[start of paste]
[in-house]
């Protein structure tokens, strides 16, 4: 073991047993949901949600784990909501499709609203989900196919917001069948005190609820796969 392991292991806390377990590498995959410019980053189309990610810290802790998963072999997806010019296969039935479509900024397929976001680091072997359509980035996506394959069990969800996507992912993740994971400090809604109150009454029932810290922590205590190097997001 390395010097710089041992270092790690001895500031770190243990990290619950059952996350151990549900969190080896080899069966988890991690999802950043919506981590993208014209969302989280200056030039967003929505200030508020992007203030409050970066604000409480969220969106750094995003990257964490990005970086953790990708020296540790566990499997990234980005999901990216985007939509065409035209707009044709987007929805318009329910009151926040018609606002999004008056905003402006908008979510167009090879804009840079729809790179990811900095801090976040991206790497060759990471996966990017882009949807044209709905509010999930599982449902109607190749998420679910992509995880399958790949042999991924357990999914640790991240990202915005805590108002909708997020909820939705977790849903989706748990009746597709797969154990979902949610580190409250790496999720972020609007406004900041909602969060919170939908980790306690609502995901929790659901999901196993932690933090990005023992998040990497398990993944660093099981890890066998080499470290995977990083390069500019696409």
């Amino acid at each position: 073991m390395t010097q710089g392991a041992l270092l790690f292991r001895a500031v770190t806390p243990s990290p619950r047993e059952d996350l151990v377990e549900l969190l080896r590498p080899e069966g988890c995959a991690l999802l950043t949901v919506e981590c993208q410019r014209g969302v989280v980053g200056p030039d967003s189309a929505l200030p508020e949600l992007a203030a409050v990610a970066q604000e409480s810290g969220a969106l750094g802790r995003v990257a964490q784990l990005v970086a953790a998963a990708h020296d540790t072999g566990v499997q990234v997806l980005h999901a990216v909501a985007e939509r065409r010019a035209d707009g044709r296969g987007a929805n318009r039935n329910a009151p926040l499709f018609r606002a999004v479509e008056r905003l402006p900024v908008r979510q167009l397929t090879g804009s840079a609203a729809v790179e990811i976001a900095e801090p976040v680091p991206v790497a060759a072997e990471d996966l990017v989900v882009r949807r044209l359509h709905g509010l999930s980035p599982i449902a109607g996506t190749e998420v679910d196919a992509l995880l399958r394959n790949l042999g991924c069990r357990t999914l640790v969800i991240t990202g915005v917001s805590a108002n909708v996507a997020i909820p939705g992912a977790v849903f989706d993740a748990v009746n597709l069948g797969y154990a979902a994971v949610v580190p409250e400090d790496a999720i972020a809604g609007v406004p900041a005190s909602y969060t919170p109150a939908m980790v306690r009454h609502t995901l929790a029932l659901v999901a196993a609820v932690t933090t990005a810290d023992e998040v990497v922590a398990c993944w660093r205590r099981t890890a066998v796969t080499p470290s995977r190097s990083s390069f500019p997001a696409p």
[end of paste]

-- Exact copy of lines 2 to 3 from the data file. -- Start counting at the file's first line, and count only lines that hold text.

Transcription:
């Protein structure tokens, strides 16, 4: 073991047993949901949600784990909501499709609203989900196919917001069948005190609820796969 392991292991806390377990590498995959410019980053189309990610810290802790998963072999997806010019296969039935479509900024397929976001680091072997359509980035996506394959069990969800996507992912993740994971400090809604109150009454029932810290922590205590190097997001 390395010097710089041992270092790690001895500031770190243990990290619950059952996350151990549900969190080896080899069966988890991690999802950043919506981590993208014209969302989280200056030039967003929505200030508020992007203030409050970066604000409480969220969106750094995003990257964490990005970086953790990708020296540790566990499997990234980005999901990216985007939509065409035209707009044709987007929805318009329910009151926040018609606002999004008056905003402006908008979510167009090879804009840079729809790179990811900095801090976040991206790497060759990471996966990017882009949807044209709905509010999930599982449902109607190749998420679910992509995880399958790949042999991924357990999914640790991240990202915005805590108002909708997020909820939705977790849903989706748990009746597709797969154990979902949610580190409250790496999720972020609007406004900041909602969060919170939908980790306690609502995901929790659901999901196993932690933090990005023992998040990497398990993944660093099981890890066998080499470290995977990083390069500019696409």
């Amino acid at each position: 073991m390395t010097q710089g392991a041992l270092l790690f292991r001895a500031v770190t806390p243990s990290p619950r047993e059952d996350l151990v377990e549900l969190l080896r590498p080899e069966g988890c995959a991690l999802l950043t949901v919506e981590c993208q410019r014209g969302v989280v980053g200056p030039d967003s189309a929505l200030p508020e949600l992007a203030a409050v990610a970066q604000e409480s810290g969220a969106l750094g802790r995003v990257a964490q784990l990005v970086a953790a998963a990708h020296d540790t072999g566990v499997q990234v997806l980005h999901a990216v909501a985007e939509r065409r010019a035209d707009g044709r296969g987007a929805n318009r039935n329910a009151p926040l499709f018609r606002a999004v479509e008056r905003l402006p900024v908008r979510q167009l397929t090879g804009s840079a609203a729809v790179e990811i976001a900095e801090p976040v680091p991206v790497a060759a072997e990471d996966l990017v989900v882009r949807r044209l359509h709905g509010l999930s980035p599982i449902a109607g996506t190749e998420v679910d196919a992509l995880l399958r394959n790949l042999g991924c069990r357990t999914l640790v969800i991240t990202g915005v917001s805590a108002n909708v996507a997020i909820p939705g992912a977790v849903f989706d993740a748990v009746n597709l069948g797969y154990a979902a994971v949610v580190p409250e400090d790496a999720i972020a809604g609007v406004p900041a005190s909602y969060t919170p109150a939908m980790v306690r009454h609502t995901l929790a029932l659901v999901a196993a609820v932690t933090t990005a810290d023992e998040v990497v922590a398990c993944w660093r205590r099981t890890a066998v796969t080499p470290s995977r190097s990083s390069f500019p997001a696409p």